[This was originally posted here on 13 July, 2010]
David Kilgour. Killer guitarist, wild painter, choir-worthy lyricist. Member of The Clean. Solo artist of at least seven albums (including one that puts Sam Hunt’s poems to music). For more than 30 years he’s been a central and essential presence ‘of’ New Zealand’s music scene, but not ‘in’ New Zealand’s music scene, such that it is. He doesn’t play the music industry game – at least the game that the so-called mainstream (“the circus” as DK refers to it) sets the rules for – though I wish he would sometimes, if only so that the crowds were bigger at his gigs.
But, you know, it’s the Mighty DK. You don’t come to him through his live shows. The Clean, maybe, because the music’s great and sometimes there’s a scrap onstage or Robert has to wrestle Hamish off the drums long after a gig has finished and his sticks are carrying on. But DK? He’ll steal your ears with his twelve-string and his repetitive, chanting words long, long before he’ll steal your soul with his shoe-gazing stage presence.
Speaking of words. They fail me most of the time when I’m called upon to explain why DK is up there in my Top Five. Usually, I just buy one of his albums and hand it over. I think I sent seven copies of Frozen Orange off-shore the month it came out. So this interview – which was gifted to me by my lovely man for my birthday this year, and conducted via email just after David’s return from a mammoth trip which included the incredible Chris Knox fundraiser in New York City – is mostly link-free, because I encourage, I implore you to explore for yourself the music of one of our greats.
On with the show!
Who or what are your default musicians/albums, i.e. what do you put on the stereo when nothing else will do?
Maybe Dylan or Eno, or even an old Stones LP.
Frozen Orange (which is one of my default albums) was recorded under pretty different circumstances to your others – in another country, with another band (Lambchop). How does a change of view change your writing? (If at all…)
I didn’t do a lot of writing in Nashville, some arranging and last minute lyrics ,which were affected somewhat my surroundings ( eg, conversations etc). I find travel in general a “reflective” time. But traveling affects us in many ways. It is interesting to fly to the other side of the world and make an LP with musicians by pretty much winging it, i.e. not a lot of practice!
Whether it’s intentional or not, the sea, the coast, seems to always have a place in your music – on Frozen Orange that’s especially curious since most of the recording was done in land-locked Nashville. Is the seaside thing a conscious element, or something that the audience hears after you’re done with it?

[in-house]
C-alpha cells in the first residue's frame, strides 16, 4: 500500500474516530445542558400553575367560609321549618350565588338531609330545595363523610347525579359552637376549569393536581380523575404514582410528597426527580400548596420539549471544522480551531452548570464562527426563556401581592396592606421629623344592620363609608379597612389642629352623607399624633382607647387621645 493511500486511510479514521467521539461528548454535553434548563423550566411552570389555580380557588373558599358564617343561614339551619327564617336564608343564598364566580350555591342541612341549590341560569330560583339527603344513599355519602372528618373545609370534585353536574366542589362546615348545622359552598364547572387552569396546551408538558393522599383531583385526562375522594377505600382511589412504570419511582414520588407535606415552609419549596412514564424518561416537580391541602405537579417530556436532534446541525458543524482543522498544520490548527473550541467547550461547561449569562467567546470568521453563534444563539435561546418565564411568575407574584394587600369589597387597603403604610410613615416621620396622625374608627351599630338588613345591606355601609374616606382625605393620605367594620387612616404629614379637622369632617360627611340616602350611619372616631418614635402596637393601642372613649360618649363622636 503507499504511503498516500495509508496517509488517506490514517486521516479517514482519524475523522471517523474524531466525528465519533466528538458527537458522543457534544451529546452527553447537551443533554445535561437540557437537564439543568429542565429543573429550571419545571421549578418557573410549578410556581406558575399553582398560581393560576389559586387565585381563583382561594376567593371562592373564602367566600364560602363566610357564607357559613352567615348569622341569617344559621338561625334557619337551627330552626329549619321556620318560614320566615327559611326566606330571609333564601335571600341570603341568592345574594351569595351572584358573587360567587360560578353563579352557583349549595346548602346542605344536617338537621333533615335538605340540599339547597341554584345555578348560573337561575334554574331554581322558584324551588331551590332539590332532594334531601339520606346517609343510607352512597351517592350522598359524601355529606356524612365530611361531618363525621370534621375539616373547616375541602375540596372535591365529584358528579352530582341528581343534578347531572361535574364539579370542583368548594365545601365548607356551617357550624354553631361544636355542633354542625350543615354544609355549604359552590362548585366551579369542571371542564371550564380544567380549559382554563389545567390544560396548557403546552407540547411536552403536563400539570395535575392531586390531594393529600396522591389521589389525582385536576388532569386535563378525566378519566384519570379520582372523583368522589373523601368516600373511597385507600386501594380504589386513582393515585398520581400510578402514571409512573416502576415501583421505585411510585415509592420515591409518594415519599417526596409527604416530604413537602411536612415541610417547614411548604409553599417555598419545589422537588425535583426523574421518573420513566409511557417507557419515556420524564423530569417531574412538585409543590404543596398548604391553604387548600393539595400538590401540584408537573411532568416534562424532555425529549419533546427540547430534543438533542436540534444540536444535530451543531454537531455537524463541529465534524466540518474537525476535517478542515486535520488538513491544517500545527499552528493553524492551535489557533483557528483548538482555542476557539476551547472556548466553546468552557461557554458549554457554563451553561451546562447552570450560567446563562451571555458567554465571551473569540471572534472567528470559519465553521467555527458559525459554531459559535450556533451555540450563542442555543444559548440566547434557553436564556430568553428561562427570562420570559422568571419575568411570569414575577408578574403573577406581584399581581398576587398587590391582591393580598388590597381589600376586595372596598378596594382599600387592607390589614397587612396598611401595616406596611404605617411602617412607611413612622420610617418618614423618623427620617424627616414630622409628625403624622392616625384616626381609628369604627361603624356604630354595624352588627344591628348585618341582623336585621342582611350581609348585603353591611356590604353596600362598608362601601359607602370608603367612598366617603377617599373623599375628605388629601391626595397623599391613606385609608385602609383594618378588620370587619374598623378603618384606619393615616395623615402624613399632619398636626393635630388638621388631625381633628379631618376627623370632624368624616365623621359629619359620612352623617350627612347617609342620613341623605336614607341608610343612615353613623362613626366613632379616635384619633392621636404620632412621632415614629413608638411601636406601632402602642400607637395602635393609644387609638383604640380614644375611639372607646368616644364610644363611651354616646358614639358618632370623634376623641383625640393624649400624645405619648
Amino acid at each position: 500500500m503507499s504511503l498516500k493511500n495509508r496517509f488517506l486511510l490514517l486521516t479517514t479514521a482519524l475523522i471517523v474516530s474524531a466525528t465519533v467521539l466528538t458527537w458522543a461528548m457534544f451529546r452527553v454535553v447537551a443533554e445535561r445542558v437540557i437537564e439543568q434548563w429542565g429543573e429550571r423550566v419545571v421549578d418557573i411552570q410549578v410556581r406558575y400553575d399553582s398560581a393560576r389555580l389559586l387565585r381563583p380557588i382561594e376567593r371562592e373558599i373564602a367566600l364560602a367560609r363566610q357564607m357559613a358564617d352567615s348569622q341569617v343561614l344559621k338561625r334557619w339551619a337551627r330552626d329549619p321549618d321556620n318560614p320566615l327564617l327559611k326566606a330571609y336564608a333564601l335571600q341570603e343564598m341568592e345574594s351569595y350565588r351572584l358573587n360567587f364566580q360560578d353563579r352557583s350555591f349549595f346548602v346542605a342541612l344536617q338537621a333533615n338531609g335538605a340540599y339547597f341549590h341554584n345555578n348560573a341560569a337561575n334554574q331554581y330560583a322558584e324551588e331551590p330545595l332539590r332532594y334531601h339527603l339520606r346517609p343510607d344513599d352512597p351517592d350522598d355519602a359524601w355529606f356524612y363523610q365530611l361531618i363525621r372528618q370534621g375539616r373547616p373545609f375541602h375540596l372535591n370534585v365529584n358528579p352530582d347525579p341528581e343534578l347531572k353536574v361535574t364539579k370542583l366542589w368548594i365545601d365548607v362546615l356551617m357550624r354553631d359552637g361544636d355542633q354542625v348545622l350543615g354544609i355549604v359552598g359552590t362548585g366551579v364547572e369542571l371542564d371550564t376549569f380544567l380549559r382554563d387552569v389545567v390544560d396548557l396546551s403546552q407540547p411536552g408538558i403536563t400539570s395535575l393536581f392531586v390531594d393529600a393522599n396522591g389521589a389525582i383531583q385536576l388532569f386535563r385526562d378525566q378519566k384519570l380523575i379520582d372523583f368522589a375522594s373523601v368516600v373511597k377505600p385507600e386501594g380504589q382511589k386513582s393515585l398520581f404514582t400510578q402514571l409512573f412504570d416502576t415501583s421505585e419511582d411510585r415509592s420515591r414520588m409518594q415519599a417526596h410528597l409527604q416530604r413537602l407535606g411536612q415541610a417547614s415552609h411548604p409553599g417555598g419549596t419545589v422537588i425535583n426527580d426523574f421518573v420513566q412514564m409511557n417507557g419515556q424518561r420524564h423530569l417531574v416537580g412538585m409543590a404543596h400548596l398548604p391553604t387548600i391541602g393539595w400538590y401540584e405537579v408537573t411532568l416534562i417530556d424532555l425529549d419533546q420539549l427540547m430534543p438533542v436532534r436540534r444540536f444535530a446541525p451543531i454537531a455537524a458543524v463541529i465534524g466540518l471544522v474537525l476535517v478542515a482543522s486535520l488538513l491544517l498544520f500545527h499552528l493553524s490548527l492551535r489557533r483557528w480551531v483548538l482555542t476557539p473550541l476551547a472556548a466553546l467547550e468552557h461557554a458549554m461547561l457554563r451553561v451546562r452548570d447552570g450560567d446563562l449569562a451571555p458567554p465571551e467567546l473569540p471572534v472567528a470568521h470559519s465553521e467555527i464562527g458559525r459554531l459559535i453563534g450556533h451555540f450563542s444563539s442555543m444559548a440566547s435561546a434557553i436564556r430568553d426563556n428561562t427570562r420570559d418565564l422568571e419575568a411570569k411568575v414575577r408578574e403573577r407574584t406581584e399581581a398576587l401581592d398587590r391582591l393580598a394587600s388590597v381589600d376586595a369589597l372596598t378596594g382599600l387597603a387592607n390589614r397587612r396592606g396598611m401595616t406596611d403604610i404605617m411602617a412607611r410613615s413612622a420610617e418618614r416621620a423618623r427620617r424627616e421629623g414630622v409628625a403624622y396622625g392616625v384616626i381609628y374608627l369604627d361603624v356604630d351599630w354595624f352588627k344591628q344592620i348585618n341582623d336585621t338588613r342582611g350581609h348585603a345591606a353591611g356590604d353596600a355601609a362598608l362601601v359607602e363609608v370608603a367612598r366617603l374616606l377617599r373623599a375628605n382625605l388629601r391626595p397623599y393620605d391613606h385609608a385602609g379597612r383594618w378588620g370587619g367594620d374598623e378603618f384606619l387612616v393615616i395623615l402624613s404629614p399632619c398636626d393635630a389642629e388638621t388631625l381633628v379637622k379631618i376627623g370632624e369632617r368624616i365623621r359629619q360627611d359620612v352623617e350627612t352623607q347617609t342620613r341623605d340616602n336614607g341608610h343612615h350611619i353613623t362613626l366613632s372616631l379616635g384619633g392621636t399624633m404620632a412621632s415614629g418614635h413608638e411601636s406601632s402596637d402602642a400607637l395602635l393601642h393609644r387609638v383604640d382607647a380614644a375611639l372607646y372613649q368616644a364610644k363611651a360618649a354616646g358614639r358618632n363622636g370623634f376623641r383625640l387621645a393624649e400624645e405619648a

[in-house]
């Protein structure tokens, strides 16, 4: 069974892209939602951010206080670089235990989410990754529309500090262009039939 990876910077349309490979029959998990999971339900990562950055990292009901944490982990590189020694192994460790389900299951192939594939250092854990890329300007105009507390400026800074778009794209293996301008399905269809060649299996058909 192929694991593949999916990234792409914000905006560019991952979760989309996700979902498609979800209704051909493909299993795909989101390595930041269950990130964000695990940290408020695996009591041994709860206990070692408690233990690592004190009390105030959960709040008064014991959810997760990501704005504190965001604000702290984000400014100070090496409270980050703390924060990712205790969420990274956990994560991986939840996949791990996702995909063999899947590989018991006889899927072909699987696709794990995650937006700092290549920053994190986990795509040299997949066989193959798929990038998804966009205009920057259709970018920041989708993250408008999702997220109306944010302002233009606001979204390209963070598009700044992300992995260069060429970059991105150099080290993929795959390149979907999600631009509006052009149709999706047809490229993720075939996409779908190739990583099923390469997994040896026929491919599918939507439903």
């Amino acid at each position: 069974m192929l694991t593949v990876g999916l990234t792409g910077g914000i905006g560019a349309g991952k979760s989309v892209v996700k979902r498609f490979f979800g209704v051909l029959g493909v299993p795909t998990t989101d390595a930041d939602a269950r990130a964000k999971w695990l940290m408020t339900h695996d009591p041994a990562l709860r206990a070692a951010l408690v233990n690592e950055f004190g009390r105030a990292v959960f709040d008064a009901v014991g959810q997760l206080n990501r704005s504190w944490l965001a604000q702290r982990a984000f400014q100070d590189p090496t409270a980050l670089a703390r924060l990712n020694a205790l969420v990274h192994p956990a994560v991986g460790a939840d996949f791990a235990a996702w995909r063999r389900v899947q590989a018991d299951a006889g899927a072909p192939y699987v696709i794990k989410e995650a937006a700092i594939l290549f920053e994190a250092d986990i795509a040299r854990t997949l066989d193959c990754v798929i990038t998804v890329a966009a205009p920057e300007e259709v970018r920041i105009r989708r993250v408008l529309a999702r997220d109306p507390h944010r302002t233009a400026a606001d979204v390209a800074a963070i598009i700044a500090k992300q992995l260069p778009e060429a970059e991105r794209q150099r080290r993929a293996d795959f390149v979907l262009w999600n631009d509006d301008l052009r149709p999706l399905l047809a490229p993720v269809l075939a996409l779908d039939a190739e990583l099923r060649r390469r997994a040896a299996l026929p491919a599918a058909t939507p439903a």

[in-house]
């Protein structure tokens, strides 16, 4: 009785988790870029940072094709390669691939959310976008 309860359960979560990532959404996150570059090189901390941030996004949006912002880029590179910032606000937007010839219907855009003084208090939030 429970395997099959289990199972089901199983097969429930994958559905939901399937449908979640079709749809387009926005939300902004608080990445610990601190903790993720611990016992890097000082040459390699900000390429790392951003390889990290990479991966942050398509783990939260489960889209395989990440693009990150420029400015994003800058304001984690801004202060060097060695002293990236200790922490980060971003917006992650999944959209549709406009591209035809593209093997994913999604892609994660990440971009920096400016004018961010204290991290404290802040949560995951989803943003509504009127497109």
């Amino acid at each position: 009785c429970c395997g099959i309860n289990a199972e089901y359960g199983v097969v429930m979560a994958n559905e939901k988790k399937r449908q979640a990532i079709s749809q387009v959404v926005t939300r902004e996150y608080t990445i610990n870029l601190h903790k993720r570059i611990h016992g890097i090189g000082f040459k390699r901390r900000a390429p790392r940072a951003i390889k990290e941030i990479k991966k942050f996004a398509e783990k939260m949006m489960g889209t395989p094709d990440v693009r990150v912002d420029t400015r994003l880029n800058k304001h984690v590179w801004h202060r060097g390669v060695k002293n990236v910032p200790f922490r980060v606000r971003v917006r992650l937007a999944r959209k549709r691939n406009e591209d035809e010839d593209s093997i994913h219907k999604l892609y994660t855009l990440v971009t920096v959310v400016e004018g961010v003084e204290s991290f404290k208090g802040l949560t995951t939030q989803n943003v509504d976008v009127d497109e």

Well most of the music was written in NZ, which is basically two large islands. I’m usually very aware of the weather in general. The natural environment is continually inspiring. Though it’s not a conscious element in my writing it will always seep through – after all I AM an animal living in a wild environment! Actually there’s quite a bit of water in Tennessee! Not that salty though.
Do you write always with a guitar close at hand, or are there times when it’s about the lyrics alone?
Songs pop into my head pretty well formed sometimes, or certainly melodies and snatches of songs/lyrics/beats/sound. Sometimes boredom makes me pick up the guitar or play piano and something may come… no real set formula! Sometimes 3 words might set off a complete song, etc etc. At the moment I’m only gonna write if a song/idea is screaming at me. Every month is a little different!
Do you have a preferred guitar for songwriting? Which one?
Nope! But most likely an acoustic guitar or piano.
What’s your process when a song starts to form? Do you have a basic dictaphone that you record it into, or do you jump into your studio?
Play it over and over (I soon find out if it’s worthy this way too) ’til I can’t forget it, or write the lyrics / chords down OR usually whack it down on my laptop.
Are there times when you know a song has to be put down (or at least given away to some kindly neighbours) because it just won’t behave?
Yes. In the past 3 years I’ve been trying to get a definitive version of a new track, and have recently decided to “let it go”, I’m gonna release the last good version we did! Good work usually stays with you, but repetition and too much thinking can seemingly kill good ideas. Sometimes I obsess over songs that are pretty crappy and look back and wonder why why why did I ever bother? Works all ways really.
Do you expressly make time for songwriting, or do you act on a song when it comes?
I like tinkering in the mornings and evenings, but no set times and, as I said, at the moment only when I really “feel it, man”.
And with The Clean, do you save yourself for the times you guys are together, or do you save up songs over the course of a year?
Usually jam on ideas. I certainly don’t think any of us have stored songs for the Clean. Maybe a riff here and there, maybe.
You’re not really one for hitting the publicity circus hard, nor for touring incessantly (the current Clean tour aside). Why is that?
Well I think I’ve toured a lot over the years! Especially the USA as a solo act. Like I’ve toured the USA around 20 times solo and with the Clean. I only tour NZ when a new LP is out (once every couple of years). I’d tour more but it’s almost too expensive for me to do it.